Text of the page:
Nature Nanotechnology. doi:10.1038/nnano.2017.9 Author: Manuel Melle-Franco Triangulene, an elusive open-shell magnetic molecule, is synthesized and characterized by electron microscopy.

Janus monolayers of transition metal dichalcogenides

2017-07-22T14:14:09+00:00July 22nd, 2017|Categories: Publications|Tags: , , , |

Nature Nanotechnology. doi:10.1038/nnano.2017.100 Authors: Ang-Yu Lu, Hanyu Zhu, Jun Xiao, Chih-Piao Chuu, Yimo Han, Ming-Hui Chiu, Chia-Chin Cheng, Chih-Wen Yang, Kung-Hwa Wei, Yiming Yang, Yuan Wang, Dimosthenis Sokaras, Dennis Nordlund, Peidong Yang, David A. Muller, Mei-Yin Chou, Xiang Zhang & Lain-Jong Li Structural symmetry-breaking plays a crucial role in determining the electronic band structures of two-dimensional materials. Tremendous efforts have been devoted to breaking the in-plane symmetry of graphene with electric fields on AB-stacked bilayers or stacked van der Waals heterostructures. In contrast, transition metal dichalcogenide monolayers are semiconductors with intrinsic in-plane asymmetry, leading to direct electronic bandgaps, distinctive optical properties and great potential in optoelectronics. Apart from their in-plane inversion asymmetry, an additional degree of freedom allowing spin manipulation can be induced by breaking the out-of-plane mirror symmetry with external electric fields or, as theoretically proposed, with an asymmetric out-of-plane structural configuration. Here, we report a synthetic strategy to grow Janus monolayers of transition metal dichalcogenides breaking the out-of-plane structural symmetry. In particular, based on a MoS2 monolayer, we fully replace the top-layer S with Se atoms. We confirm the Janus structure of MoSSe directly by means of scanning transmission electron microscopy and energy-dependent X-ray photoelectron spectroscopy, and prove the existence of vertical dipoles by second harmonic generation and piezoresponse force microscopy measurements.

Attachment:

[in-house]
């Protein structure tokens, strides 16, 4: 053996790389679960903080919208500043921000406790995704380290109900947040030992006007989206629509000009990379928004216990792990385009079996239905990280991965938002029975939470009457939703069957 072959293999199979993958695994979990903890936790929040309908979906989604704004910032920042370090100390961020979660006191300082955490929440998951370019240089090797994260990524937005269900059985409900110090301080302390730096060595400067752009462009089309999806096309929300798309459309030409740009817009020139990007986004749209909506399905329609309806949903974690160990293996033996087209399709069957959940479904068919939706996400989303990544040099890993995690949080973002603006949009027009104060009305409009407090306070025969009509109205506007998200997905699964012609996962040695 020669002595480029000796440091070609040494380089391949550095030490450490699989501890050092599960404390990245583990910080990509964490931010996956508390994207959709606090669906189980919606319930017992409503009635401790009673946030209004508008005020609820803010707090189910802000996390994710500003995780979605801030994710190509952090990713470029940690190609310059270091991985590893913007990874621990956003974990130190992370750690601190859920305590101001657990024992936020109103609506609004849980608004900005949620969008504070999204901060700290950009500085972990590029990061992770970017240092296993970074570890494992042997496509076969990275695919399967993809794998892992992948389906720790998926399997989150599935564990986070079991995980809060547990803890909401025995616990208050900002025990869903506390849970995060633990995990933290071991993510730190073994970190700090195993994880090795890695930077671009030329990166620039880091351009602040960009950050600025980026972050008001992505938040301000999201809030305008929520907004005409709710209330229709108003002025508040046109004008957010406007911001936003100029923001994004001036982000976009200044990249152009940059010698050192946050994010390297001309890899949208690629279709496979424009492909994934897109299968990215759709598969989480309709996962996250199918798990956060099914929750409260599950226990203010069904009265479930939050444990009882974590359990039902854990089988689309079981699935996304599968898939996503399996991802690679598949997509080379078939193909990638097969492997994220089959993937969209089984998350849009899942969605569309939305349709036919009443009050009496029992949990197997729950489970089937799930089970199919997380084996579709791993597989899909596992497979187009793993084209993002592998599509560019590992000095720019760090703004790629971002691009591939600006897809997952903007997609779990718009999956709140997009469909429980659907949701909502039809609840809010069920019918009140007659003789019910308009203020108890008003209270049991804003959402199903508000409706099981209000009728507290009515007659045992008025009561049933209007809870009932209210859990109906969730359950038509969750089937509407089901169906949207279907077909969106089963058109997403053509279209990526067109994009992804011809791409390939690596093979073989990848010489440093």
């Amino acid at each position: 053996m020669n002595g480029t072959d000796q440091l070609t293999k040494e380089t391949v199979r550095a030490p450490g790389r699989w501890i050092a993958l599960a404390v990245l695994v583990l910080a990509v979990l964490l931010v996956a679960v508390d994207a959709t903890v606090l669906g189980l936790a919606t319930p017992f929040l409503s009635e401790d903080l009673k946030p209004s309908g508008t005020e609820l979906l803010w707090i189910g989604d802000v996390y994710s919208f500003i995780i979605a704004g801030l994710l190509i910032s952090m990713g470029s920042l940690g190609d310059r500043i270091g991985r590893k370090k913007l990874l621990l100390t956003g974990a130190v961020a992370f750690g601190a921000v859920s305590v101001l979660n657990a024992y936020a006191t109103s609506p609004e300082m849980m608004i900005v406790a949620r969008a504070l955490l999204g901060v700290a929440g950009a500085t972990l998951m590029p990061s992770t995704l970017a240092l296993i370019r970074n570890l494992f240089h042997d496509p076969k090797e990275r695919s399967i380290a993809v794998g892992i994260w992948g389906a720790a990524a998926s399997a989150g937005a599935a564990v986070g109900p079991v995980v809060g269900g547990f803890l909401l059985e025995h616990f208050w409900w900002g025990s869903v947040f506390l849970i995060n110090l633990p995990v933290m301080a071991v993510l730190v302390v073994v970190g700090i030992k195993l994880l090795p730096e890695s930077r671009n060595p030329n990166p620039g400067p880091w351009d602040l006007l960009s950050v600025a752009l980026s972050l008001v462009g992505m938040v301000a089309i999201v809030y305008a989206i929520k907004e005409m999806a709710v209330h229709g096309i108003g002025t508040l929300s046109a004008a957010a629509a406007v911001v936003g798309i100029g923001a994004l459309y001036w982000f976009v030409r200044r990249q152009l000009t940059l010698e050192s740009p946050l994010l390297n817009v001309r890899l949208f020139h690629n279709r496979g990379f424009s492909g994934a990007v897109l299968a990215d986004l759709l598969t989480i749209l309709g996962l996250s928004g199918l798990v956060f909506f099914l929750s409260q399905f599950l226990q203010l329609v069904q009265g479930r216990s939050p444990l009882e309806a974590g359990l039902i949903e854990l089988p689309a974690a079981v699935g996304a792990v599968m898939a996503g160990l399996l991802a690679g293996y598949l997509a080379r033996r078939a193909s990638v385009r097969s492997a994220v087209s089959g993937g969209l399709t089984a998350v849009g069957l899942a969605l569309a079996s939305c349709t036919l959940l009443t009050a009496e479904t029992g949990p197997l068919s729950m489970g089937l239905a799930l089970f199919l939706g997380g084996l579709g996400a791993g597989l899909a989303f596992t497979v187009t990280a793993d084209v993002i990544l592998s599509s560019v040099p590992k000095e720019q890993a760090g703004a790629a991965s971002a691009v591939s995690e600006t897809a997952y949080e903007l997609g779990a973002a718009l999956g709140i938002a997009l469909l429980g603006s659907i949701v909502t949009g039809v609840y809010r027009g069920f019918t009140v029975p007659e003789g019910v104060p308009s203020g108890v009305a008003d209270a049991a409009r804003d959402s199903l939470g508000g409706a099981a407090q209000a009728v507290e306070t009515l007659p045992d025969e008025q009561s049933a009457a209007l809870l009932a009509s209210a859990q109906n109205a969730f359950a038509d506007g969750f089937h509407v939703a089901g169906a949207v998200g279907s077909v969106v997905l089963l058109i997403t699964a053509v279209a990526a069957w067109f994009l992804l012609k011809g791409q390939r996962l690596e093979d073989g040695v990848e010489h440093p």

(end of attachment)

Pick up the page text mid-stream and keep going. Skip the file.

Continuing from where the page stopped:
2D materials: Brightening the dark excitons

2017-06-26T22:15:37+00:00June 26th, 2017|Categories: Publications|Tags: |

Nature Nanotechnology. doi:10.1038/nnano.2017.130 Author: Kian Ping Loh Two independent methods using near-field coupling to surface plasmon polaritons and magnetic brightening allow the observation of dark excitons in WSe2.

Probing dark excitons in atomically thin semiconductors via near-field coupling to surface plasmon polaritons

2017-06-26T22:15:02+00:00June 26th, 2017|Categories: Publications|Tags: |

Nature Nanotechnology. doi:10.1038/nnano.2017.106 Authors: You Zhou, Giovanni Scuri, Dominik S. Wild, Alexander A. High, Alan Dibos, Luis A. Jauregui, Chi Shu, Kristiaan De Greve, Kateryna Pistunova, Andrew Y. Joe, Takashi Taniguchi, Kenji Watanabe, Philip Kim, Mikhail D. Lukin & Hongkun Park Transition metal dichalcogenide (TMD) monolayers with a direct bandgap feature tightly bound excitons, strong spin–orbit coupling and spin–valley degrees of freedom. Depending on the spin configuration of the electron–hole pairs, intra-valley excitons of TMD monolayers can be either optically bright or dark. Dark excitons involve nominally spin-forbidden optical transitions with a zero in-plane transition dipole moment, making their detection with conventional far-field optical techniques challenging. Here, we introduce a method for probing the optical properties of two-dimensional materials via near-field coupling to surface plasmon polaritons (SPPs). This coupling selectively enhances optical transitions with dipole moments normal to the two-dimensional plane, enabling direct detection of dark excitons in TMD monolayers. When a WSe2 monolayer is placed on top of a single-crystal silver film, its emission into near-field-coupled SPPs displays new spectral features whose energies and dipole orientations are consistent with dark neutral and charged excitons. The SPP-based near-field spectroscopy significantly improves experimental capabilities for probing and manipulating exciton dynamics of atomically thin materials, thus opening up new avenues for realizing active metasurfaces and robust optoelectronic systems, with potential applications in information processing and communication.